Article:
Netherlandish Illumination (15th -16th Cent.)

CALL FOR PAPERS – Netherlandish Illumination and Painting in the 15th and 16th centuries: Integrating new art-technical research in established approaches, Session in the Historians of Netherlandish Art Conference (HNA), Ghent, 24 – 26 May 2018.

Organizers: Anne Margreet As-Vijvers (Illuminare scribendo. Research and projects in Art History), Anne Dubois (Université catholique de Louvain, Louvain-la-Neuve), Lieve Watteeuw (Illuminare – Book Heritage Lab – KU Leuven) and Lieve De Kesel (Independent Scholar, Ghent University).

Technical art history found its way into the study of panel painting many decades ago, while the scientific and art-technical inquiry of illuminated manuscripts developed at a much slower pace. However, improvements in technical equipment resulted in significant progress during the past decade, with the Inside Illumination study day in Brussels in June 2014 and the Manuscript in the Making: Art and Science conference held in Cambridge (UK) in December 2016 as landmarks in technical manuscript studies. With the foundations laid, we think there are now several important steps to take.

One of the tasks is to integrate ‘classical’ art historical methods and technical research in manuscript studies, as has long been realized for panel painting. Another issue is the need for syntheses and for comparative studies: only a handful of contributions on said conferences were studies of larger groups of manuscripts or investigations over longer periods of time.

Moreover, comparison of the techniques used in panel painting and manuscript illumination has hardly begun. Last but not least, technical studies into Netherlandish manuscripts have been few and far between.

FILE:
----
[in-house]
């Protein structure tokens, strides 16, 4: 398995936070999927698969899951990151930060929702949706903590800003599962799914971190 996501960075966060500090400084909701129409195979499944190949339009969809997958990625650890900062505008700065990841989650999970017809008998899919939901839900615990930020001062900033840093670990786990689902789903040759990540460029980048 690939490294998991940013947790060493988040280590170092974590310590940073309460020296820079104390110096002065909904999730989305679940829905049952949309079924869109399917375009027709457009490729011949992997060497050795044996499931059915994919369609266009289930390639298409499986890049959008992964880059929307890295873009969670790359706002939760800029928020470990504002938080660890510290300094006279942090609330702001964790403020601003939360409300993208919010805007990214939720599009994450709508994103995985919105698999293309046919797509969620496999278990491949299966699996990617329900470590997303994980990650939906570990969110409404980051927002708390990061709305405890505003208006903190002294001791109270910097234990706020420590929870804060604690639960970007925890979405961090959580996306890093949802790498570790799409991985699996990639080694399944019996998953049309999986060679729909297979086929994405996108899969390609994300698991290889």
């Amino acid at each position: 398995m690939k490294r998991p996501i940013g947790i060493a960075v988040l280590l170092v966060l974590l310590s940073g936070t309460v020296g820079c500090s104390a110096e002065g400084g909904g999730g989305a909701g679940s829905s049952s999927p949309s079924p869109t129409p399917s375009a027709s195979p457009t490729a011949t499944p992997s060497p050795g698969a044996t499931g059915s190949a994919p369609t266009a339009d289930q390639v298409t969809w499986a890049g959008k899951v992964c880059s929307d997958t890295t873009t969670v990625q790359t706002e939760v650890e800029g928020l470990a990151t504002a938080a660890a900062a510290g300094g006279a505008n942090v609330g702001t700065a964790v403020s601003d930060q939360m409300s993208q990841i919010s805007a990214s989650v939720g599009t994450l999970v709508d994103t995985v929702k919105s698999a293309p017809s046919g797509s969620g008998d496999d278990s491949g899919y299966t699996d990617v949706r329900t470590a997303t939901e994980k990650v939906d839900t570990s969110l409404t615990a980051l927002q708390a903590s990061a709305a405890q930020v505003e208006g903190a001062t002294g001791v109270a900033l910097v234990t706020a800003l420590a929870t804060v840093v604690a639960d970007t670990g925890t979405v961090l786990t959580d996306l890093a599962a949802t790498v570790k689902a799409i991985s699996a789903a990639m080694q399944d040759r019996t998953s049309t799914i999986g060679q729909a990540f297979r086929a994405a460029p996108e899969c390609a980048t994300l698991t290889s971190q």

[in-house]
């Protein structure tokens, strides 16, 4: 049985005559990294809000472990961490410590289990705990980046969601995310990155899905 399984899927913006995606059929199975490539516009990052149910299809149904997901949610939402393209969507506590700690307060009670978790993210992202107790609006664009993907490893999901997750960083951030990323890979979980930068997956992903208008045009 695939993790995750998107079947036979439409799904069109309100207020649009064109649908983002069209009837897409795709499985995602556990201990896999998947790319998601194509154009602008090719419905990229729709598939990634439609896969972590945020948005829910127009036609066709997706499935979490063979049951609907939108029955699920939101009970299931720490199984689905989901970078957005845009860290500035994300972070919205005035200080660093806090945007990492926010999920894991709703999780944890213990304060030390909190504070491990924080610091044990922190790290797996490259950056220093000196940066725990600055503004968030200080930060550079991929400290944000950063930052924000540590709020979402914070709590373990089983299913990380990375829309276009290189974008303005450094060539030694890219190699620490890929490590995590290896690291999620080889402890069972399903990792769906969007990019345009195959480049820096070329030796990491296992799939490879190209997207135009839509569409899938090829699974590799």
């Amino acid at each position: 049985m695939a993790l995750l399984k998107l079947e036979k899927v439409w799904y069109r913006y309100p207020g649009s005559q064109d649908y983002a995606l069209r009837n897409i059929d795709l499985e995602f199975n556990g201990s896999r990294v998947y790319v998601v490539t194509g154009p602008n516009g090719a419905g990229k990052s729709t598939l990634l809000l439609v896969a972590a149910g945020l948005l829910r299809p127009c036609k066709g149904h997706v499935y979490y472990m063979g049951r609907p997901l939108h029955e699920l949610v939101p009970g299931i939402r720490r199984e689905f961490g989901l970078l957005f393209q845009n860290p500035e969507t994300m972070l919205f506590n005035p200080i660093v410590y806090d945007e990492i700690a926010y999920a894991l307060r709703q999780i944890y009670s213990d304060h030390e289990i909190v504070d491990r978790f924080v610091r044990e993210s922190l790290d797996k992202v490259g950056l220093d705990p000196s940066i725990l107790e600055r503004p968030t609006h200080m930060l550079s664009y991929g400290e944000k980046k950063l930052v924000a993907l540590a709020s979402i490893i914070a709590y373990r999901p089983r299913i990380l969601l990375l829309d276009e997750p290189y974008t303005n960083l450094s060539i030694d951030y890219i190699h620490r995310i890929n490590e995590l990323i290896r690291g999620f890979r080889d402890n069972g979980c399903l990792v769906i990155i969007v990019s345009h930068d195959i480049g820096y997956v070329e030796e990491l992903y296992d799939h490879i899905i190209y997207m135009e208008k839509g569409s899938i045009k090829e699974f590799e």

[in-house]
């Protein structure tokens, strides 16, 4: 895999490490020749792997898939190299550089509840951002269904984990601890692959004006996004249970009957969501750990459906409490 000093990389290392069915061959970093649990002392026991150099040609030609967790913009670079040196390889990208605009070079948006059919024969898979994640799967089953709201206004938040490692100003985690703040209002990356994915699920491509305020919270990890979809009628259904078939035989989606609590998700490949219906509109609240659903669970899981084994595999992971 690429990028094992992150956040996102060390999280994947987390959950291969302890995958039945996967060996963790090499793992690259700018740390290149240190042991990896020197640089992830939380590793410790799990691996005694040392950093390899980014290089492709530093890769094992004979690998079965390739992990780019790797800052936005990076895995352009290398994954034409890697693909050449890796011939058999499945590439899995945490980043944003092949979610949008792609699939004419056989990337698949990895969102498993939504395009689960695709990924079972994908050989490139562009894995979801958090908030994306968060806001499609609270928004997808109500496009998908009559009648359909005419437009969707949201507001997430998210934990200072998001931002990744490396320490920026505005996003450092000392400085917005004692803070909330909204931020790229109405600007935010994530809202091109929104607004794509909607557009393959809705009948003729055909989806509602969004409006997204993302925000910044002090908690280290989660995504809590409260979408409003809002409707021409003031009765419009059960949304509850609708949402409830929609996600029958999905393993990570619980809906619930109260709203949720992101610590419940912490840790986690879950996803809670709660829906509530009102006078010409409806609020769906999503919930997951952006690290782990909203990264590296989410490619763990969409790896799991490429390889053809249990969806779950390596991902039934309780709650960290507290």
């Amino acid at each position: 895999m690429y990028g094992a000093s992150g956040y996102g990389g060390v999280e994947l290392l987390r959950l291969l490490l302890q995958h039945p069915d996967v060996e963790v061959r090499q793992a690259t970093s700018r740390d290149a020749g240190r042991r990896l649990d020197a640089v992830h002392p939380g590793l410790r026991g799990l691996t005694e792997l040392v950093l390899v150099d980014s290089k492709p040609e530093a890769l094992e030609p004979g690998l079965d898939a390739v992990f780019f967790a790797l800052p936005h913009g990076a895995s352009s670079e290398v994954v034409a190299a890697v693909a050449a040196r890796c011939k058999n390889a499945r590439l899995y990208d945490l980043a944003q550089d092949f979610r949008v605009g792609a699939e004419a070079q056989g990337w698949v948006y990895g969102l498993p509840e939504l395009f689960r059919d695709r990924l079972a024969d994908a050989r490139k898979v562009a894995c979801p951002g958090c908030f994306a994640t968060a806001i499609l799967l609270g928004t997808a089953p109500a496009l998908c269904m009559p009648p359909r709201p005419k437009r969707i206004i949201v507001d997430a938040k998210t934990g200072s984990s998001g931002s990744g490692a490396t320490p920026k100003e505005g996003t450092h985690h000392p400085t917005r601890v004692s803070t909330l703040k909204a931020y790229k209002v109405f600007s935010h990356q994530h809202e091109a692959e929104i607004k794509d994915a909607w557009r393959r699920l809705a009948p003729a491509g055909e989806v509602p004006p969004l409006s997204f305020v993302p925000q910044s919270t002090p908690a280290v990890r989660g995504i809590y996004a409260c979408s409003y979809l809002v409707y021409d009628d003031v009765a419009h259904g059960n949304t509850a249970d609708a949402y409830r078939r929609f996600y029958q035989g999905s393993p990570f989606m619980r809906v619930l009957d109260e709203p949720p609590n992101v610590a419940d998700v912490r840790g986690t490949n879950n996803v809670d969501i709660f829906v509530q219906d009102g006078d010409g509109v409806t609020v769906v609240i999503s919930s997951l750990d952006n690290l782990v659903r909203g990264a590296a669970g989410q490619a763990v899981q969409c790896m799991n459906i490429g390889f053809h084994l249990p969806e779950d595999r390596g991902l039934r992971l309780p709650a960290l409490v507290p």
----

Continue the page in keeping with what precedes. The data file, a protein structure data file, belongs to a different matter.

This is even more regrettable because in Netherlandish art of the 15th and 16th century, numerous relationships existed between panel painters and manuscript painters. Several of the most famous artists – including Rogier van der Weyden, Simon Marmion, Gerard David and Simon Bening – practiced both crafts.

Furthermore, the international cultural climate in the Netherlands, along with its prominent role in global trade, provided both artists and patrons with access to the newest materials and artistic trends – the new possibilities and challenges of which still need to be evaluated.

For this session, we would like to invite proposals that show the integration of both art technical and art historical approaches. We are not looking for case studies on particular manuscripts, but for comparative studies addressing broader themes and developments in time or place. For example:

* Did illuminators share pigments when working together on a commission (in the 14th century, they did not, but the situation in the 15th-/16thcentury Netherlandish cities, commercial suppliers may be have been available), do we have any information on this from the field of panel painting?
* What does art technical research tell us about the organization of production?
* How far can the results from technical analysis of panel painting be used for illumination?
* Are there any similarities in the oeuvre of painters working in both techniques?

Proposals for papers due to session chairs by 15 May 2017. Chairs determine speakers and reply to all applicants by 18 September 2017. Full texts of papers due to session chairs by 26 March 2018.

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